The Taoists have a useful concept called wu wei. Essentially it translates as effortless action. It means to flow with the situation rather than trying to force things. Resistance is futile! Find the energy and go with it. This works effectively with difficult Harley Davidson service managers or challenging folks at work. And the principle can be seen in the actions of dancers, artists, musicians who have relaxed into their artistry, trust it and follow it. You can also see this with motorcyclists in how they manage a curve in the road. They might manhandle the bike, bank it with force, grip the handlebars extremely tightly (like I have so often done) or they relax into the curve, sense the bike and the road, look where they want to go, feel the flow and balance, and manage it all gracefully with wu wei, effortless effort.

This leads into the next bit of knowledge I gleaned: Lean into the Curve. I’ve written about this already. I even bought a Harley shirt in Victorville, California, where I was getting my Harley repaired, and the shirt says: “When Life Throws you a Curve, Lean into it.” Don’t fight it, or become fixated on it, or try to overpower it; just trust that you can go into it, through it and survive. You will make it through it and come out safely the other side.

Silence is healing and holy. We are bombarded with noise all the time. The radio, the television, music we listen to. When do we actively engage with silence? Elijah, Jesus and Mohammed journeyed into the desert so they could more clearly hear the voice of God. Buddhist, Christians and others meditate in silence.  Quakers worship in silence. Psalm 46 says: Be still and know that I am God. When are we ever “still”?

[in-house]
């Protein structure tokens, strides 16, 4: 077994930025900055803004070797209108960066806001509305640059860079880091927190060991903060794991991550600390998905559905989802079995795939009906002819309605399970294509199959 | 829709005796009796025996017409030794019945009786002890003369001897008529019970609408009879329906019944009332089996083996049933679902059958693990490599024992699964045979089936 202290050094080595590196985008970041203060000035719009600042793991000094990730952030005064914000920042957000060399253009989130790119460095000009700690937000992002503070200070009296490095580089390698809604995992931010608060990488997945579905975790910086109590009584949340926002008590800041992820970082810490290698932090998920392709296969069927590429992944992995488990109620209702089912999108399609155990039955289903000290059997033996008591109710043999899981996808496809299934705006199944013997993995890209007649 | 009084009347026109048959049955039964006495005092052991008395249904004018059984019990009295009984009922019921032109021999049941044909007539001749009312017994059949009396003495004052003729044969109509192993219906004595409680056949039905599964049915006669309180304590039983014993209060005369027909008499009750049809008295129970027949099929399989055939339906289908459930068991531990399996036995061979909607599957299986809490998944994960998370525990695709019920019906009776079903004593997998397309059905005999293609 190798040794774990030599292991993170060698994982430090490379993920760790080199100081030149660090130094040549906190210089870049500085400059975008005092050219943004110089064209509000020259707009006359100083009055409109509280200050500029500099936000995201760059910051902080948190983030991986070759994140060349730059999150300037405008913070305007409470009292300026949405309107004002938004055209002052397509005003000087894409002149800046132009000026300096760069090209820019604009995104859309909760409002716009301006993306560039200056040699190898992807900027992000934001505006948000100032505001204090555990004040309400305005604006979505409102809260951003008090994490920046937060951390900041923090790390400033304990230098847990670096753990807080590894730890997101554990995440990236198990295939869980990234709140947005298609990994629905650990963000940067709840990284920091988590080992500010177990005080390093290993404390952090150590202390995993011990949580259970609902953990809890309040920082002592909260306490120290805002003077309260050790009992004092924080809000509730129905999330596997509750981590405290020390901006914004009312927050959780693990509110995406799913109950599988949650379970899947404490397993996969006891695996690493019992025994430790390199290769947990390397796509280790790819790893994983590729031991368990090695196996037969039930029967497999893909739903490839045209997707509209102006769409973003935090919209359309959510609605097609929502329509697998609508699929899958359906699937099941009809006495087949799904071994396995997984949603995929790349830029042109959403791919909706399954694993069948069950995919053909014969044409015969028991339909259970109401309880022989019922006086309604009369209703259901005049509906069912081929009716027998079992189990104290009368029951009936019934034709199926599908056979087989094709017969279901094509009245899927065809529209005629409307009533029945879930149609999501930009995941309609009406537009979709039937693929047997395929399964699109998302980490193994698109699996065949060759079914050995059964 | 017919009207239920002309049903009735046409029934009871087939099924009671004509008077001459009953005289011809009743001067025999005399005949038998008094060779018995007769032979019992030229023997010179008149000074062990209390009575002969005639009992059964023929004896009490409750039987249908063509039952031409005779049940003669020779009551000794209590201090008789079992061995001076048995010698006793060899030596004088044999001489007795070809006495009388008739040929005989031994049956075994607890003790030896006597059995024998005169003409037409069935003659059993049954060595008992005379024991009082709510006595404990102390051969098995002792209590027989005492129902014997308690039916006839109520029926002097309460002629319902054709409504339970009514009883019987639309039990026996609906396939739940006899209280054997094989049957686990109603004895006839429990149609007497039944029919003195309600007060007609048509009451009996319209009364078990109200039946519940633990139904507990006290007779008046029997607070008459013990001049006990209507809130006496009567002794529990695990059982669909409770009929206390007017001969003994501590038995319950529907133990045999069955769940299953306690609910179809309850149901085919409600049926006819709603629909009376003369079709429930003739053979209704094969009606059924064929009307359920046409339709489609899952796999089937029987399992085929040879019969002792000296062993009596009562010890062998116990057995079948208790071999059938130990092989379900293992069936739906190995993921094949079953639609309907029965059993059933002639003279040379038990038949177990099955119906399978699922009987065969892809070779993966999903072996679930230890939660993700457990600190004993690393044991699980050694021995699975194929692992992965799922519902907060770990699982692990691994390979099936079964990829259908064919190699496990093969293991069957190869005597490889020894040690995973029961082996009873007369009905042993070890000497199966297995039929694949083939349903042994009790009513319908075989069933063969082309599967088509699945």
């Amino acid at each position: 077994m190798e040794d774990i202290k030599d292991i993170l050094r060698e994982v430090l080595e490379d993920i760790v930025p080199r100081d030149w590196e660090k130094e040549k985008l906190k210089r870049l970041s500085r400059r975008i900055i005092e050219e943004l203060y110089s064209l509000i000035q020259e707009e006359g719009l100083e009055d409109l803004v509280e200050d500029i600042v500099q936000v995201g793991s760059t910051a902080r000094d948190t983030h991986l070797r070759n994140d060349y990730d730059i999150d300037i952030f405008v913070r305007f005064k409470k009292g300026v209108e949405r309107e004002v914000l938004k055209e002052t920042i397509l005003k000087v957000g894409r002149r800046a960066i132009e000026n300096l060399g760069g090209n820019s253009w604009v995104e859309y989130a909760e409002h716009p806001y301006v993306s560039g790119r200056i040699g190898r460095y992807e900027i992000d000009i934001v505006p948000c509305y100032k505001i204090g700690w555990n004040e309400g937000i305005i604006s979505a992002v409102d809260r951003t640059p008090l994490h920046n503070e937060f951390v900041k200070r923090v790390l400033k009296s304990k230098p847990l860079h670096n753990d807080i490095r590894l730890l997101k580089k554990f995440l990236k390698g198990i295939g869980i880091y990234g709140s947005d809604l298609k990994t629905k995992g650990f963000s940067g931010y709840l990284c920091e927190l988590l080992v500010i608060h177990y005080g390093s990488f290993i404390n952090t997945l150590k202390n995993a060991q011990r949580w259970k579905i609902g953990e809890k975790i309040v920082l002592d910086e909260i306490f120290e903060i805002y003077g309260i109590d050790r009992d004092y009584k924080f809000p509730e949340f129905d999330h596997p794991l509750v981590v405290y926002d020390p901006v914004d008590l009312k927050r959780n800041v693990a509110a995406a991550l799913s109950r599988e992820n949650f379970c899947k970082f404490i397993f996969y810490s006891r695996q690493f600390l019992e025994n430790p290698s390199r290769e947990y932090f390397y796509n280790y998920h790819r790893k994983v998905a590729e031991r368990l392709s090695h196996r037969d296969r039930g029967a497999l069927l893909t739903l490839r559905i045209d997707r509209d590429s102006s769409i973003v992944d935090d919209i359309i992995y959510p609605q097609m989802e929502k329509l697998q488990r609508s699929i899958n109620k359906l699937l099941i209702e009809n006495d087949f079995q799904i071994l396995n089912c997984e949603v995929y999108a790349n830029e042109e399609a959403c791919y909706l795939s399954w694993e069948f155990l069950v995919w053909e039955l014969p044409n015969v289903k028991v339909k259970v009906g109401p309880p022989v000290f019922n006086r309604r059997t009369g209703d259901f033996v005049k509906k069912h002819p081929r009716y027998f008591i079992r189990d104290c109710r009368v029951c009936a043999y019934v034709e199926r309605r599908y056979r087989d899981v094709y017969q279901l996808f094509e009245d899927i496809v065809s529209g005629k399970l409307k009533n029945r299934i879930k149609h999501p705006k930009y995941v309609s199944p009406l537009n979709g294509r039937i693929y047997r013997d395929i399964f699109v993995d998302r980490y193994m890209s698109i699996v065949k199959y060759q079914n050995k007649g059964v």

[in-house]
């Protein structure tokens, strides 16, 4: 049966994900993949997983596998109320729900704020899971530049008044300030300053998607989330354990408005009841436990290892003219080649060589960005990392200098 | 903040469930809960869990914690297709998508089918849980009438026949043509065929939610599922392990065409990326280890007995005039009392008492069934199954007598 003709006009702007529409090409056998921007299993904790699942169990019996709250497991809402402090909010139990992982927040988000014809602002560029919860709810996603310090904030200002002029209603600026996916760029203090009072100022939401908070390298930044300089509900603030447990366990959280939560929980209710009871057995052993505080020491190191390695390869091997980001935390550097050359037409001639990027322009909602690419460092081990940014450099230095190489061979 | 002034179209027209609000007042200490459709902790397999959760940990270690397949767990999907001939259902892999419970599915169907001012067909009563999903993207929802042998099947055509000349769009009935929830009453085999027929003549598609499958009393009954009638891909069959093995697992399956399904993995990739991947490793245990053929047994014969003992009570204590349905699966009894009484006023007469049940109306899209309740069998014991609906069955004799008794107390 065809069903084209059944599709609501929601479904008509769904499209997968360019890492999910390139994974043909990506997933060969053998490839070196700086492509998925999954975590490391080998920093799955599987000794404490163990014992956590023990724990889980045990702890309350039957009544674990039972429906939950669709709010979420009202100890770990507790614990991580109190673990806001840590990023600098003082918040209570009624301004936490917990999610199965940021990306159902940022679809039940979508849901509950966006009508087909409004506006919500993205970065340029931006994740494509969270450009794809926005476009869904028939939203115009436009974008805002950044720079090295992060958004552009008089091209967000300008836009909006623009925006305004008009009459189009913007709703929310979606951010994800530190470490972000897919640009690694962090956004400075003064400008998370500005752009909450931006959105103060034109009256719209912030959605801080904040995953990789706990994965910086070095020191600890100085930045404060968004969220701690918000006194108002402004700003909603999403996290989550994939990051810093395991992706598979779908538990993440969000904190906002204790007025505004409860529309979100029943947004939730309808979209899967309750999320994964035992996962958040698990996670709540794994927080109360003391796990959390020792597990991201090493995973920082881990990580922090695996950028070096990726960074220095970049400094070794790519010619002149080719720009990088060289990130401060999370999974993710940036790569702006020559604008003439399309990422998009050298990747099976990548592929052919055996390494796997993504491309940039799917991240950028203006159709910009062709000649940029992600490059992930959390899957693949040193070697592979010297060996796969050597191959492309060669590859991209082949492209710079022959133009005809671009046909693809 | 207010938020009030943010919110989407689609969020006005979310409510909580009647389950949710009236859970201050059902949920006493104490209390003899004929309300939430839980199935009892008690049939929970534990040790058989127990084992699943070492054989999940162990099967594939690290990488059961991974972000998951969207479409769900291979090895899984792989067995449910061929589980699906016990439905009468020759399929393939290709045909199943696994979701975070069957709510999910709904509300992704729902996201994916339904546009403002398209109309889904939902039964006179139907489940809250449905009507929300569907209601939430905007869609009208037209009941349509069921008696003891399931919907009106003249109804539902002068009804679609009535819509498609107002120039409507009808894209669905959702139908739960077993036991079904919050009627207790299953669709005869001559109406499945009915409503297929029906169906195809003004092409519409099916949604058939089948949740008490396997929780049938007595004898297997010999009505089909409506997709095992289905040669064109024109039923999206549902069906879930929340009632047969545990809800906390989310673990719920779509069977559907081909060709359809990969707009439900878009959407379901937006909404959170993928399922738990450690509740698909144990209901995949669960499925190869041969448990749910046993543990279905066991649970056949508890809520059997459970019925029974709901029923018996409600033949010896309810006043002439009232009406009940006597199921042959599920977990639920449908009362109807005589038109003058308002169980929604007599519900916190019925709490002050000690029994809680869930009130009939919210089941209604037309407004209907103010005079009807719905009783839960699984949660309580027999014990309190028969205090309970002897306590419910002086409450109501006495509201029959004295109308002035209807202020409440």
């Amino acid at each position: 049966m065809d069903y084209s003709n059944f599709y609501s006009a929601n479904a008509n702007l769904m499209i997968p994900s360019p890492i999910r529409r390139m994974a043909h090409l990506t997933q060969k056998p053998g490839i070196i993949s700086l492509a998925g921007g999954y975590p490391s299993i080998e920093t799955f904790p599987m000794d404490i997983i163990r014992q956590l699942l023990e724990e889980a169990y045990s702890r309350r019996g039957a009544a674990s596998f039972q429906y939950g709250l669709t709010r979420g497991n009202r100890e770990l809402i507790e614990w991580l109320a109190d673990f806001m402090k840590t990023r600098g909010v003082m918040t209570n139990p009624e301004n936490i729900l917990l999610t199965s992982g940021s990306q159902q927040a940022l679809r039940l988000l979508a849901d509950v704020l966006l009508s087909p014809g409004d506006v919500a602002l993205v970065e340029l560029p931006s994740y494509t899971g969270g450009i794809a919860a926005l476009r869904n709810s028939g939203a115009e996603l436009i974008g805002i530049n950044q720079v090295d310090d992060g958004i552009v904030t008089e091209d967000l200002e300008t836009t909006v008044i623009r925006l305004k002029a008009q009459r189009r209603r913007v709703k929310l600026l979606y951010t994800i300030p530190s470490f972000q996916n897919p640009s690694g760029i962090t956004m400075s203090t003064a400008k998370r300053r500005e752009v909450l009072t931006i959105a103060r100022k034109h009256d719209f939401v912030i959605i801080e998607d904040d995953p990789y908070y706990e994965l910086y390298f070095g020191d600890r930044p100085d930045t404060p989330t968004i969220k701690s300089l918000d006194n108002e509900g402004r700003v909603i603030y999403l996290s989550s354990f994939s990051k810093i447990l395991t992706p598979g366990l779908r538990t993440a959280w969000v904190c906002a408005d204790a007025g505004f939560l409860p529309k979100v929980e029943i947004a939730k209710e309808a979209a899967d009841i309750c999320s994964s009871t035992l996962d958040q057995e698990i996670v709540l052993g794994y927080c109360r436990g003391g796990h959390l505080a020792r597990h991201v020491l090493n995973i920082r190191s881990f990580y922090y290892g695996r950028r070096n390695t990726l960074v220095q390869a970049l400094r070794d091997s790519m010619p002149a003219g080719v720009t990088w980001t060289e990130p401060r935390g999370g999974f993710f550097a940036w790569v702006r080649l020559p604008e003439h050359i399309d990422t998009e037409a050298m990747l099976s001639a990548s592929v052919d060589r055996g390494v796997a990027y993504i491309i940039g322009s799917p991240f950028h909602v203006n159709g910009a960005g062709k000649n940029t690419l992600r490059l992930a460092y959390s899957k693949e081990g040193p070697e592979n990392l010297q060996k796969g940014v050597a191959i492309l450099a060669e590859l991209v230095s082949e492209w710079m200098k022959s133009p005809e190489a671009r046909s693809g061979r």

Even with the loud hum of the V-Twin Harley engine on my Road King, most of the time I felt as if I was in silence. The sound was a hymn that was being written as I rode.

Love the Ride. Be grateful. This was my ride but we’re all on the Ride, our life’s journey.

The eighteenth-century Christian writer Jean-Pierre De Caussade wrote “The present moment holds infinite riches beyond your wildest dreams …The will of God is manifest in each moment, an immense ocean which only the heart fathoms insofar as it overflows with faith, trust and love.”

I know my life works better when I express gratitude for what I have and show loving kindness and compassion towards others, beginning with myself. I tried to do this as much as possible on the the ride.

I hope you enjoyed riding along. Thanks for reading and following us.

I’ll conclude with a quote from one of my favorite writers.

Homecoming is the goal, but our home is not out there, a geographic place, the protective other, or a comforting theology or psychology. Homecoming means returning to a relationship with the Self, a relationship that was there in the beginning, but from which we necessarily strayed in our obligatory adaptations to the explicit and implicit demands of family, tribe and culture. Homecoming means healing, means integration of the split off parts of the soul, means redeeming the dignity and high purpose of our soul’s journey. When we are here to live our soul’s journey, we can spontaneously be generous to others, for we have much to give from our inner abundance; we can draw and maintain boundaries, for we have learned the difference between their journey and ours; and we can sort through different value clashes because we have found a personal authority that helps us discern what is authentic for us. In short, we have recovered a relationship to the soul (psyche) from which we lost contact, but that nonetheless continues to hum beneath the surface of our lives and never, ever loses contact with us.”

James Hollis, What Matters Most